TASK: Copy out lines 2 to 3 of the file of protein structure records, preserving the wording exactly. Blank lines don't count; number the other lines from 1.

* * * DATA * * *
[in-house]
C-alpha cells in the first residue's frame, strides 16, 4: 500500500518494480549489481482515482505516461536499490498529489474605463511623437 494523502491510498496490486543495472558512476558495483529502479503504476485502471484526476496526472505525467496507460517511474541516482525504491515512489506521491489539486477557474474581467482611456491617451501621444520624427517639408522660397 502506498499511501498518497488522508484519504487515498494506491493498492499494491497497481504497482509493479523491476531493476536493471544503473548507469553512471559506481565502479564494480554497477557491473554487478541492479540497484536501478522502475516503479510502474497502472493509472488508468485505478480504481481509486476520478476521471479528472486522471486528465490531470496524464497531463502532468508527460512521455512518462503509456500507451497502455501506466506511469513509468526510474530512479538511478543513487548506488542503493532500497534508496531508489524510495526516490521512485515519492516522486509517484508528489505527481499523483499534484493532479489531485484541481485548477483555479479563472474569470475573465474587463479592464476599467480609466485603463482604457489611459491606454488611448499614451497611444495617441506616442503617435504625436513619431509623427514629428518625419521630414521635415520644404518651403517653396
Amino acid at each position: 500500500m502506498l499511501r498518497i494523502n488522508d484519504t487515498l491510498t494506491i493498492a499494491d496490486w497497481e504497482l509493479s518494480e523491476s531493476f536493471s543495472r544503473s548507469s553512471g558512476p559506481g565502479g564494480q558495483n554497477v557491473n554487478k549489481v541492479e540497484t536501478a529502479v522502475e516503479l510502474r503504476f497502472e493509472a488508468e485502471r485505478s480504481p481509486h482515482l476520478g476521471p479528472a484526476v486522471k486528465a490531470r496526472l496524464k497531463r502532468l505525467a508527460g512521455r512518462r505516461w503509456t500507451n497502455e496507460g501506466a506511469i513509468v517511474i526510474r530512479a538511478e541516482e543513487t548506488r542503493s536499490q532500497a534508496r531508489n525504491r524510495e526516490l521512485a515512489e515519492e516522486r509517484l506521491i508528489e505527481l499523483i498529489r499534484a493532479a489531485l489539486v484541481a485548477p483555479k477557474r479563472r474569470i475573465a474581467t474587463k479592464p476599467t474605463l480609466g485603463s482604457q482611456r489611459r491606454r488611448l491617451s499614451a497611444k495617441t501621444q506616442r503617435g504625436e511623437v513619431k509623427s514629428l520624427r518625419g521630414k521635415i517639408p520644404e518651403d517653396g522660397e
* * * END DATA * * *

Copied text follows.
C-alpha cells in the first residue's frame, strides 16, 4: 500500500518494480549489481482515482505516461536499490498529489474605463511623437 494523502491510498496490486543495472558512476558495483529502479503504476485502471484526476496526472505525467496507460517511474541516482525504491515512489506521491489539486477557474474581467482611456491617451501621444520624427517639408522660397 502506498499511501498518497488522508484519504487515498494506491493498492499494491497497481504497482509493479523491476531493476536493471544503473548507469553512471559506481565502479564494480554497477557491473554487478541492479540497484536501478522502475516503479510502474497502472493509472488508468485505478480504481481509486476520478476521471479528472486522471486528465490531470496524464497531463502532468508527460512521455512518462503509456500507451497502455501506466506511469513509468526510474530512479538511478543513487548506488542503493532500497534508496531508489524510495526516490521512485515519492516522486509517484508528489505527481499523483499534484493532479489531485484541481485548477483555479479563472474569470475573465474587463479592464476599467480609466485603463482604457489611459491606454488611448499614451497611444495617441506616442503617435504625436513619431509623427514629428518625419521630414521635415520644404518651403517653396
Amino acid at each position: 500500500m502506498l499511501r498518497i494523502n488522508d484519504t487515498l491510498t494506491i493498492a499494491d496490486w497497481e504497482l509493479s518494480e523491476s531493476f536493471s543495472r544503473s548507469s553512471g558512476p559506481g565502479g564494480q558495483n554497477v557491473n554487478k549489481v541492479e540497484t536501478a529502479v522502475e516503479l510502474r503504476f497502472e493509472a488508468e485502471r485505478s480504481p481509486h482515482l476520478g476521471p479528472a484526476v486522471k486528465a490531470r496526472l496524464k497531463r502532468l505525467a508527460g512521455r512518462r505516461w503509456t500507451n497502455e496507460g501506466a506511469i513509468v517511474i526510474r530512479a538511478e541516482e543513487t548506488r542503493s536499490q532500497a534508496r531508489n525504491r524510495e526516490l521512485a515512489e515519492e516522486r509517484l506521491i508528489e505527481l499523483i498529489r499534484a493532479a489531485l489539486v484541481a485548477p483555479k477557474r479563472r474569470i475573465a474581467t474587463k479592464p476599467t474605463l480609466g485603463s482604457q482611456r489611459r491606454r488611448l491617451s499614451a497611444k495617441t501621444q506616442r503617435g504625436e511623437v513619431k509623427s514629428l520624427r518625419g521630414k521635415i517639408p520644404e518651403d517653396g522660397e